Why Should I Retain a Chinese Law Firm?

There are many benefits when you retain a Chinese law firm. Often times having boots on the ground is indispensable.

Whether you are operating within Asia or abroad, it is always reassuring having someone on-site and ready to respond at first notice. Additionally, there are many procedures and functions that a foreign attorney, even with an international firm, simply cannot do.

Retain a Chinese Law Firm

You need competence in the drafting of documents and transactions—specificity is key. Although it may seem beneficial and expeditious to simply pull a template from the internet, even the most expansive generally-termed contract cannot herald what you have in mind. Every situation is different.

But beneath the obvious needs for a Chinese attorney (e.g., drafting bilingual contracts, advising on Chinese law, locally registering intellectual property) the benefits are legion. The rule of law is a burgeoning concept in China. There has never been a more commanding need for competent legal counsel.

Keep in mind, your presence may be required in China for business. During these times, whether you are looking for, or managing vendors, legal consultation is likely to be needed. We have following case illustrations:

  1. Product safety is incredibly important. At home in the U.S., or in Europe, there is a distributor who is the importer of record and if anything goes wrong, the distributor absorbs liability (or at most shares liability). However, in China you are likely to be the importer of record. Even if you are completely unaware or detached of any wrong doing on the behalf of a supplier (e.g., labor disputes, product hazards) the local government may come after you. Do not rest easy when a factory manager tells you that they are “globally insured.” Consider for a moment, would a U.S. lawyer go after a Chinese-based supplier when there is a stateside defendant to go after? Generally, if you are a U.S. citizen (or even a non-citizen, but with “minimum contacts” in the U.S.) you are always amenable to U.S. jurisdiction. As the importer of record, YOU are directly liable. As such, liability comes with the duty to stay informed of the relevant laws of both the U.S. and mainland China.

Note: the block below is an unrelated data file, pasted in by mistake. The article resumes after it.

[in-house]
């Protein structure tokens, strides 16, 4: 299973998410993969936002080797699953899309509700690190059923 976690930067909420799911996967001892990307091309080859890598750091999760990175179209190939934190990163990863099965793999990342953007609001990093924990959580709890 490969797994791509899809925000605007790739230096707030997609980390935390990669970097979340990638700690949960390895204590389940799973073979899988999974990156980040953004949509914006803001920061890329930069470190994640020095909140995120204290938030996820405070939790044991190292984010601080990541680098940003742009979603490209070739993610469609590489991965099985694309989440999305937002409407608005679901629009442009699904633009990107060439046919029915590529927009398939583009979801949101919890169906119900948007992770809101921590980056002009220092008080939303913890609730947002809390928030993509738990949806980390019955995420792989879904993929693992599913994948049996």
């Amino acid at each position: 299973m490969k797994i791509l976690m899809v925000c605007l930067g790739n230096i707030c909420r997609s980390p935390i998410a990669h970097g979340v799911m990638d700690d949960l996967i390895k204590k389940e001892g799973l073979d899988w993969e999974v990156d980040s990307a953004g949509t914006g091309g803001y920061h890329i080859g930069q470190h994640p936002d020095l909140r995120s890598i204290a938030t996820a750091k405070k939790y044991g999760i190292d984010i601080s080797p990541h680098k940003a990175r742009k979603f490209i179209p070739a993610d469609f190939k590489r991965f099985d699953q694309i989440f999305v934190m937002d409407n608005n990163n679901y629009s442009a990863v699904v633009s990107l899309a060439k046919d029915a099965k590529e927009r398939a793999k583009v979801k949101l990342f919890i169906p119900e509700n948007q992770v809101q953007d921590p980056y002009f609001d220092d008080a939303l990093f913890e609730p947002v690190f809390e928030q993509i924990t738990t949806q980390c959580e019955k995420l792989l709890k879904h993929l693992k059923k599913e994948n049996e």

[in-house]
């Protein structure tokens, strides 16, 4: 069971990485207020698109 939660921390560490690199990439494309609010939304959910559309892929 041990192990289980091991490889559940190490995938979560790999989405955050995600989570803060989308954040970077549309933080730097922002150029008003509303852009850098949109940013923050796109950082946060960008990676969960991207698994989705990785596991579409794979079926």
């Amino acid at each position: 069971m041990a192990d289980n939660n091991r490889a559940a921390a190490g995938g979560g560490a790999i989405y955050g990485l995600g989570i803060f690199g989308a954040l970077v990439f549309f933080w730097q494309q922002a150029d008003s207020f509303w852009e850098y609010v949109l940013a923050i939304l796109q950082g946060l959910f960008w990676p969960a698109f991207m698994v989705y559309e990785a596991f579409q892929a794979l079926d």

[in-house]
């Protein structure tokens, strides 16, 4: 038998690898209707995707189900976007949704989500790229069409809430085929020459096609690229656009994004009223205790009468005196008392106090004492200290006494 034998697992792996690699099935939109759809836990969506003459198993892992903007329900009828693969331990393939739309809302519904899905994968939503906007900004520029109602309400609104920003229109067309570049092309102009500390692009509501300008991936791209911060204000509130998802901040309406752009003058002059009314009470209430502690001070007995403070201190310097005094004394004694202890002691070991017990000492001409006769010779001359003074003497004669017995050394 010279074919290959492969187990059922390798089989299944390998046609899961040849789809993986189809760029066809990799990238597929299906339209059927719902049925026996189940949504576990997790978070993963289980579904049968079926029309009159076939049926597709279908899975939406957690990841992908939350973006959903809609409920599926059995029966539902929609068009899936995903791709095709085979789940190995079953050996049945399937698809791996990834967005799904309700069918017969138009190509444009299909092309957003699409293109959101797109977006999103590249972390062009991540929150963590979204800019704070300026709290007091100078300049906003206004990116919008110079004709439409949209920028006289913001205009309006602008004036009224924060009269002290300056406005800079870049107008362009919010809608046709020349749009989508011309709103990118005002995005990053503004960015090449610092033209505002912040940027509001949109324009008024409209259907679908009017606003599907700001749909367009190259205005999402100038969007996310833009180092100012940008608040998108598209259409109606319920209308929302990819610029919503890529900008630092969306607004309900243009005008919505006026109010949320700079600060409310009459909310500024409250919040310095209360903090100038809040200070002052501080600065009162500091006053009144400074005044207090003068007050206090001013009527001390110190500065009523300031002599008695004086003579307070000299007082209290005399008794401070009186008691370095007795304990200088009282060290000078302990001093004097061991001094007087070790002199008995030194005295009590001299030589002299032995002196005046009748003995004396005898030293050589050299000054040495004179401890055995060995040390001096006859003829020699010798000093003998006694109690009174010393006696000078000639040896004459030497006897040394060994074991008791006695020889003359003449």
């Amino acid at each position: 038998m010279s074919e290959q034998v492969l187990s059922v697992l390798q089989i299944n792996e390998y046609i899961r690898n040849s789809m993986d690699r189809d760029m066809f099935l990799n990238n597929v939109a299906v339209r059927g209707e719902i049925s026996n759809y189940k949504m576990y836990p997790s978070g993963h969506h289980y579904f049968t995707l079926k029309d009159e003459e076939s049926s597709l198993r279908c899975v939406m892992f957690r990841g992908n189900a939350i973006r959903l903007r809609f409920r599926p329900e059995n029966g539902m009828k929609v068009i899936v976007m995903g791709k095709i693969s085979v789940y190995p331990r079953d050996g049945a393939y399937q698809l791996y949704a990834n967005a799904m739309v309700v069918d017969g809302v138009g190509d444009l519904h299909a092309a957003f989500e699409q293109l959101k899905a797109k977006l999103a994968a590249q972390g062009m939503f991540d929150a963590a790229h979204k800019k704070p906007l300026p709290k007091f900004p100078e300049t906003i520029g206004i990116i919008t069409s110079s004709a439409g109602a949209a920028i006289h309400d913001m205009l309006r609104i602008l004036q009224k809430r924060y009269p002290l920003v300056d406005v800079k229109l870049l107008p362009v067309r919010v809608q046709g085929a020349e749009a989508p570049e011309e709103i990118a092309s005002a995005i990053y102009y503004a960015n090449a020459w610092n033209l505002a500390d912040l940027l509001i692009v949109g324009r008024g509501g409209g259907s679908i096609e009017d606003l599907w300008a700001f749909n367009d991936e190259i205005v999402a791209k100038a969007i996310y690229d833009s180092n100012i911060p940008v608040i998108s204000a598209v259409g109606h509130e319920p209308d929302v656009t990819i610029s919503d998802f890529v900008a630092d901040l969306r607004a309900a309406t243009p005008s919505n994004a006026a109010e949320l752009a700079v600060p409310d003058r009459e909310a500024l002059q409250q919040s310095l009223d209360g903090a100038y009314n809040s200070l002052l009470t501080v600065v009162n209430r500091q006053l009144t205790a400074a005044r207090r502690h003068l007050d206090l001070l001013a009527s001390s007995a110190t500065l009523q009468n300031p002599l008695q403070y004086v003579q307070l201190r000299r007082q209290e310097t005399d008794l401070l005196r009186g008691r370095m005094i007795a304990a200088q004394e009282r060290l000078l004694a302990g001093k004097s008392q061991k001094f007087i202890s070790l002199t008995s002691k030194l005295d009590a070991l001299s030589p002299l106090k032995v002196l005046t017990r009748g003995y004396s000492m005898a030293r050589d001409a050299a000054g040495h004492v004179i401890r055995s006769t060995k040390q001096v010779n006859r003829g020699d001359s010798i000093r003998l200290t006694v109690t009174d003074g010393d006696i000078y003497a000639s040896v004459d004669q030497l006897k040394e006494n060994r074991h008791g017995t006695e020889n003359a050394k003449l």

1. When dealing with electronics, whether in U.S. or Europe, you will be responsible for safety certifications. Even if the factory deems a product as CE or UL certified, you are responsible for staying abreast of the developments and changes with regulations (rubber stamps do not equal compliance). You may have had a great relationship with a genuine supplier for years, but regulations always change. In other words, no matter what, even if you have found a good apple supplier, they may, because of slight error, be out of compliance.
  2. International shipping is replete with slight hurdles that can lead to costly delays. For example, your new product’s customs clearance might require additional paperwork and duties. A quick phone call to your Chinese-based counsel at the border can avoid lengthy and unnecessary delays.
  3. For a moment, think back to Philosophy 101, in which you may remember Jeremy Bentham’s school of thought “Utilitarianism.” Among the many principles he espoused, the most relevant here is deterrence. Put yourself in the shoes of a supplier. If a supplier knows that you have retained local counsel, it is more likely than not that he or she will exercise more diligence and care throughout production as your response to any wrongdoing will be much more swift and efficient. Part of avoiding the most common mistakes in China is making yourself a hard target. This also includes educating yourself about both the remarkable benefits and the unfortunate realities of doing business in China. As mentioned before, even a great supplier might be mistaken. Thus you and your counsel’s fastidiousness may be mutually beneficial.

At times it may seem more convenient to hire a domestic, U.S.-based law firm. But consider this: even for the most basic tasks a U.S. firm might consider it more efficient to outsource its in-house responsibilities and retain a Chinese law firm! With this in mind, it is logical to cut out the middle man and connect directly with the firm handling the matter. Another reason client may hesitant to hire Chinese attorneys is that—well let’s face it—because it can be a daunting task connecting with a good Chinese supplier, it reasons that it may be just as difficult to find an effective Chinese legal firm. But keep in mind, the key is finding a firm that can communicate with not only you, but also with your associates.

With all the practical considerations, it is always nice to know that you have local support in such a great land for opportunity as China.

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ABL Blog: Sr. Editor and Primary Content Creator:  Michael J. Bellamy

About the Author: Michael J. Bellamy

Originally from Upstate New York, Mike moved to Asia in 1993 and is a China business advisor to both Fortune 500 companies and small businesses.  Recognized as an expert on doing business in China, he has been interviewed by WSJ, CNBC, FT & Bloomberg.

A featured presenter on China issues at seminars, trade shows and corporate events across the globe.

Learn more about Mike and AsiaBridge Law at

Mike is the author of “The Essential Reference Guide to China Sourcing
(available on Amazon).

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